Overall, the architecture of FBLearner Flow provides a unique solution for building AI systems at scale. It's a testament to the importance of infrastructure in building robust and scalable AI systems.

Bridging the Gap Between Software Engineering and Machine Learning Deployment Platforms

As the field of machine learning continues to grow and evolve, there is a growing need to develop platforms and processes for deploying machine learning models in production environments. However, many companies view machine learning platforms as separate from software engineering platforms, which can lead to confusion and inefficiencies.


While there are some differences in the tools used, the processes for developing and deploying ML models can be very similar to those used in software engineering.

One of the key aspect is the importance of being opinionated about how ML models are developed and deployed. By introducing concepts like testing and required steps, such as the train test split, companies can streamline the ML development process and ensure that models are deployed in a consistent and effective manner.

Another similarity is the need for monitoring and telemetry in both software engineering and ML deployment platforms. Just as developers monitor the performance of their applications and microservices, ML developers and MLOps engineers need to monitor the performance of their models and infrastructure.

By recognizing the commonalities between the two, and developing processes and tools that are consistent across both, companies can streamline their development and deployment processes, reduce errors and inefficiencies, and ensure that their ML models are deployed in a consistent and effective manner.

The Importance of Monitoring in ML Deployment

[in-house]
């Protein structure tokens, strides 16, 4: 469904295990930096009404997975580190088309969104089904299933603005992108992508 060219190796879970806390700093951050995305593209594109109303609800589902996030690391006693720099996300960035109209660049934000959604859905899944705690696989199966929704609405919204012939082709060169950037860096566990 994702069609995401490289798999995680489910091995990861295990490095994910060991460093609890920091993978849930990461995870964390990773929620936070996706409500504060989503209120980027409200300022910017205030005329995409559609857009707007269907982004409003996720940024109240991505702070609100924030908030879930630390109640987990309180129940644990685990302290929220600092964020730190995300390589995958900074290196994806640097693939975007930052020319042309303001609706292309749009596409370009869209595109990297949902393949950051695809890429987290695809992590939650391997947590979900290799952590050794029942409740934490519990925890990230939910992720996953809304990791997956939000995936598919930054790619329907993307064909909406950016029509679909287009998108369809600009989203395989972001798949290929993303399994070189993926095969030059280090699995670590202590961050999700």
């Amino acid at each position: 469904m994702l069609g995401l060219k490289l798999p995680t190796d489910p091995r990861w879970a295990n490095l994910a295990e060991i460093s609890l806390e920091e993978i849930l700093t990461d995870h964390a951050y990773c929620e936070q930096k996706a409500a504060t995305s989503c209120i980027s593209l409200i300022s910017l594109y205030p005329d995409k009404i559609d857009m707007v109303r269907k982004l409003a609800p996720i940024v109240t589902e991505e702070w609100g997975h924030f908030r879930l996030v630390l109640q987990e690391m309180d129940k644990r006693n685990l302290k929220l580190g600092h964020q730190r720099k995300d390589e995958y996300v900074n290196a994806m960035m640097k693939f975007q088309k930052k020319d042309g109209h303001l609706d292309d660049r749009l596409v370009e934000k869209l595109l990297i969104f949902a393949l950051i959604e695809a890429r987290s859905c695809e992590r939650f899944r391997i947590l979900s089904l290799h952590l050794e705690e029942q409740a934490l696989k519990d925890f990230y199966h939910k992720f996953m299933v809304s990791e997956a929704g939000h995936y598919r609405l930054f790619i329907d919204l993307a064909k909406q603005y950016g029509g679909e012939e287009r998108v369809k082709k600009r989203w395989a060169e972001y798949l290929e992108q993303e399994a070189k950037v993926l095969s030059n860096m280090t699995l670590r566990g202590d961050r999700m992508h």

Monitoring is a critical aspect of any ML deployment process. It helps to ensure that the models are working as expected and delivering the desired results. Monitoring the infrastructure and the output of the predictions is crucial to ensure that the system is working correctly. The metrics generation part of the FBLearner system, which auto-generated metrics for monitoring the performance of the models.

There is a need for customizable metrics that allow developers to monitor their models' performance effectively. With monitoring in place, developers can quickly identify and fix any issues that may arise during the deployment process, leading to better performance and more accurate predictions.

In conclusion, monitoring is an essential part of ML deployment, and it is crucial to have a system in place that allows developers to monitor their models effectively. Customizable metrics and close monitoring of the infrastructure and output of predictions can help ensure that ML models are working as expected, leading to better performance and more accurate predictions.

Distributed Training and its Impact on Workflow Architecture

Distributed training and distributive inference were major paradigm shifts for the FBLearners Flow system. Initially, the system was designed to work on a single machine, and training was meant to occur on the same machine. However, as more data was added to the system, it became necessary to re-architect the system to support distributed training.